2. Answer the little man. Now that you’re thinking of your blog as a product, ask yourself if it’s a good product. A useful test is to imagine that there’s a little man sitting on your shoulder reading what you’re writing. Every time you write an entry, he says, “So what? Who gives a shiitake?” If you can’t answer the little man, then you don’t have a good blog/product. Take it from someone who’s tried: It’s tough to market crap, so make sure you have something worth saying. Or, write a diary and keep it to yourself.
3. Collect email addresses. The first piece of advice that I give authors who want to evangelize their book is to accumulate email addresses. (The second piece of advice is to start blogging before the book comes out.) When I launched The Art of the Start, I sent out email to 95,000 people who had made contact with Garage in the past nine years by attending our conferences, submitting business plans, … whatever. Also a team of student interns compiled a database of every entrepreneurial organization on the planet for me.
5. Scoop stuff. There’s a very interesting honor system in blogging. Suppose Blogger A finds an obscure article and posts it to his blog. Blogger B reads about it on Blogger A’s blog and links to it. However Blogger B doesn’t link only to the article; she also links to Blogger A to give him credit for finding the article.
6. Supplement other bloggers with a followup entries. Read the blogs of the top fifty or so bloggers (using Technorati’s ranking is fine) and see if you have in-depth knowledge about their topics. Then instead of leaving the typical, dumb shiitake comment (“I think you’re an orifice who shouldn’t make money recommending products that you’ve invested in.”), craft a real essay that complements the blogger’s entry.
7. Acknowledge and respond to commenters. Only good things can happen when you read all the comments in your blog and respond to them. It makes commenters return to your blog. This, in turn, makes commenters feel like they are part of your blog’s community which makes them tell more people to read your blog.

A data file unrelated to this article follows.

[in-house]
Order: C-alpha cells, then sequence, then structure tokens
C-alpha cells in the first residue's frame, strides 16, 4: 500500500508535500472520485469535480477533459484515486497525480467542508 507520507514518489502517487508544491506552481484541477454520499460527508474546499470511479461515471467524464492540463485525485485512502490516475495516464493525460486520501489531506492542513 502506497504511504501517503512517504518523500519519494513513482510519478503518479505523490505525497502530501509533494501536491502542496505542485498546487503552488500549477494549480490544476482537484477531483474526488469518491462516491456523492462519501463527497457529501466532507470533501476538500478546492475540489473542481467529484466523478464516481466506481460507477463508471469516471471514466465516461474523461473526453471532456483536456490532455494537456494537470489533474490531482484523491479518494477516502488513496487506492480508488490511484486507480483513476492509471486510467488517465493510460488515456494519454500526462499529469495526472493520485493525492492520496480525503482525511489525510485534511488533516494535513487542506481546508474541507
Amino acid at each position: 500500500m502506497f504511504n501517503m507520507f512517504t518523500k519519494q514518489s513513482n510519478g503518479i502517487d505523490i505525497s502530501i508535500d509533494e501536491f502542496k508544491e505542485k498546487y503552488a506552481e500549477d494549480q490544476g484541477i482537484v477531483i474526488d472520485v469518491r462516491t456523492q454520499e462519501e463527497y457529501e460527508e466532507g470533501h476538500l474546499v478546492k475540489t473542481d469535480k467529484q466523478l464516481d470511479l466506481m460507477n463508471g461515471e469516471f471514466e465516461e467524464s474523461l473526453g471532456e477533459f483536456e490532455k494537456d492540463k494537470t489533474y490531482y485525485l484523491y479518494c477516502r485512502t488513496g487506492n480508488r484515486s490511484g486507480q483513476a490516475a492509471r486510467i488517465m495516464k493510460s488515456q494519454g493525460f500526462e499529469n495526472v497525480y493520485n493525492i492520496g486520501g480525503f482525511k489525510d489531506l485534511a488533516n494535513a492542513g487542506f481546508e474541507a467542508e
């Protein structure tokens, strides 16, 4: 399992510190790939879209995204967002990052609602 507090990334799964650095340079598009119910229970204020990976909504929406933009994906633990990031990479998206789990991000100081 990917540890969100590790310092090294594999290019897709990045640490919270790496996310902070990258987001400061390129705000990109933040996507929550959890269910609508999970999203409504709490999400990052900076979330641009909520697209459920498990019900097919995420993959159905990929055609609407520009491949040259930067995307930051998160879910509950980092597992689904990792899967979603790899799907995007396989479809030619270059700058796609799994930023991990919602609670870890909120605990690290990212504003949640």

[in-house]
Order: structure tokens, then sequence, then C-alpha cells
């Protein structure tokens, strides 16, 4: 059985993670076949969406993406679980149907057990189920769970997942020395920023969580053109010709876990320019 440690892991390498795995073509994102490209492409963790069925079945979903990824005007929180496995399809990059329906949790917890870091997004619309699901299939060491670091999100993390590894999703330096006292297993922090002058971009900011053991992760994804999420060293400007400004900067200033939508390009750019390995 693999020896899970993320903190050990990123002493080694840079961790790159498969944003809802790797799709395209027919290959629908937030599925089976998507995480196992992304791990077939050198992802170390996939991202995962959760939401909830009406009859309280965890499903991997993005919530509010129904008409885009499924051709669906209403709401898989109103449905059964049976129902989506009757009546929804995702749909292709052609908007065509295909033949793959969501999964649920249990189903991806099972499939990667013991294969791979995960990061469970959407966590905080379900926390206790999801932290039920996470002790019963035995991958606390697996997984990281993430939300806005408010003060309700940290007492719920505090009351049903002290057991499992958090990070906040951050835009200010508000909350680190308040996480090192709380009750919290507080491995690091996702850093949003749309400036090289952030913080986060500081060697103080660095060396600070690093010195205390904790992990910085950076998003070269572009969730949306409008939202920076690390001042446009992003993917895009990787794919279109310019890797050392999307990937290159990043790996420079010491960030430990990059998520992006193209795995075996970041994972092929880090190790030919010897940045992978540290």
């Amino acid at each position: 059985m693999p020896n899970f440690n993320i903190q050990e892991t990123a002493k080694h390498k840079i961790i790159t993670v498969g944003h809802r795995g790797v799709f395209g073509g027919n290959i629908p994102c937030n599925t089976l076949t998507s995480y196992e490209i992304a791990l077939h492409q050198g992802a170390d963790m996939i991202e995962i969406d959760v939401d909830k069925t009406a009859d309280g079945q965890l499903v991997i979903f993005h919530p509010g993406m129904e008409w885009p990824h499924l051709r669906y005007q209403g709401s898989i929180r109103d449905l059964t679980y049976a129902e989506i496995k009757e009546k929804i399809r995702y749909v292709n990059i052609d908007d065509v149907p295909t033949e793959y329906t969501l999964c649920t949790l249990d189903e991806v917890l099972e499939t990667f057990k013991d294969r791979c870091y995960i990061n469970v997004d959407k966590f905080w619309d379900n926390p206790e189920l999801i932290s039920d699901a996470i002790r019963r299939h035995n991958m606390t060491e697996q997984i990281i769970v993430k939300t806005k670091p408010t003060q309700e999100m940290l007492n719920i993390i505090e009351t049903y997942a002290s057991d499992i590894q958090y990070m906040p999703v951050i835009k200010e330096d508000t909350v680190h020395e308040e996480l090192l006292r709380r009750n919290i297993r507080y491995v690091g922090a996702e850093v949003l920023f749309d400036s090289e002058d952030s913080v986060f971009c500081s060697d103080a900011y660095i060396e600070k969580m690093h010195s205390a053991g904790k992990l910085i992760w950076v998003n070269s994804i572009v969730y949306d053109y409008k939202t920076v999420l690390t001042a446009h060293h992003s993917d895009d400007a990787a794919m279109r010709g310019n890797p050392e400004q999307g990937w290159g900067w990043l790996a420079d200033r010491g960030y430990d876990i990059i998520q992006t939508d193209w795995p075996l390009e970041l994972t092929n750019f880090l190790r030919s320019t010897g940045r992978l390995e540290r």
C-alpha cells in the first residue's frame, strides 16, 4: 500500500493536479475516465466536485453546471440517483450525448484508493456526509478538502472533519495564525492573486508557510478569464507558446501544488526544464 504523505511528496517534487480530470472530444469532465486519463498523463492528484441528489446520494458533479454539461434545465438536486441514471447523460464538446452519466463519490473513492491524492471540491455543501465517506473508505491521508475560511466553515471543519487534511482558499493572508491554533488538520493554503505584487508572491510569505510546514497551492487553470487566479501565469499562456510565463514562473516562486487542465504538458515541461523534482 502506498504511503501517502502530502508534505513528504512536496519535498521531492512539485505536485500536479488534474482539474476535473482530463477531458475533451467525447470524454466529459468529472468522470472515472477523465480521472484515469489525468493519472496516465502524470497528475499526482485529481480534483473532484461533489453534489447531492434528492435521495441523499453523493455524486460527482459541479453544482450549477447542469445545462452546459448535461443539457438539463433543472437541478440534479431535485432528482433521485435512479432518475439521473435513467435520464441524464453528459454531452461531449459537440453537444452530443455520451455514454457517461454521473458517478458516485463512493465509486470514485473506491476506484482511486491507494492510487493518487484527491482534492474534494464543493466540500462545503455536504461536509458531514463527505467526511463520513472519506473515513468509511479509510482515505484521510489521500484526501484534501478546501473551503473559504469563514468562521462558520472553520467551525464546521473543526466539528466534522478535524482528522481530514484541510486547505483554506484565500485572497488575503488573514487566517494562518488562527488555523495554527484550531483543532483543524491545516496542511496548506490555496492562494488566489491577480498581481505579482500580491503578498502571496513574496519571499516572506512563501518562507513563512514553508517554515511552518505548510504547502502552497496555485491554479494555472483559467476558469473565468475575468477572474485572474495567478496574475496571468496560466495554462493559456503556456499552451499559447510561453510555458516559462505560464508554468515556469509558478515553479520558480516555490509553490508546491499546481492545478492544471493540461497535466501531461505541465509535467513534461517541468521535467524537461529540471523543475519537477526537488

(I’d like to do this better, but I’ve created a monster. I don’t have any quantitative evidence, but it sure seems like a I get large volume of comments to my entries. There are days that I simply can’t keep up, so forgive me.)
8. Ask for help. If you are providing value in your blog, don’t hesitate to ask for your readers to help. If you don’t ask, you don’t get. You don’t have to be as blatant as I am in the desire to climb Technorati’s ranking, but in a perfect world, you provide something in your blog and your readership will want to reciprocate by helping you spread the word.
9. Be bold. I’m not saying you should intentionally piss other bloggers off, but if you can’t speak your mind on your own blog, we might as well all give up and stay on the porch. This is a fascinating thing about blogging: Even when people torch you, they link to your site. I would have thought that you don’t link. My logic was: Why give someone you torched any exposure?
Of course, since I provide a link- you can go read the others.
Here is a link to the Blogstarter Squidoo: http://www.squidoo.com/blogstarter
Of course, we give you an awesome start to this in the Websitetology seminar. So we hope you internalize all this- then join the world wide web and let your voice be heard.
Evangelize something- a cause, yourself, your business. It pays off.
And- make sure your passion comes through, because, if you love it- others will too.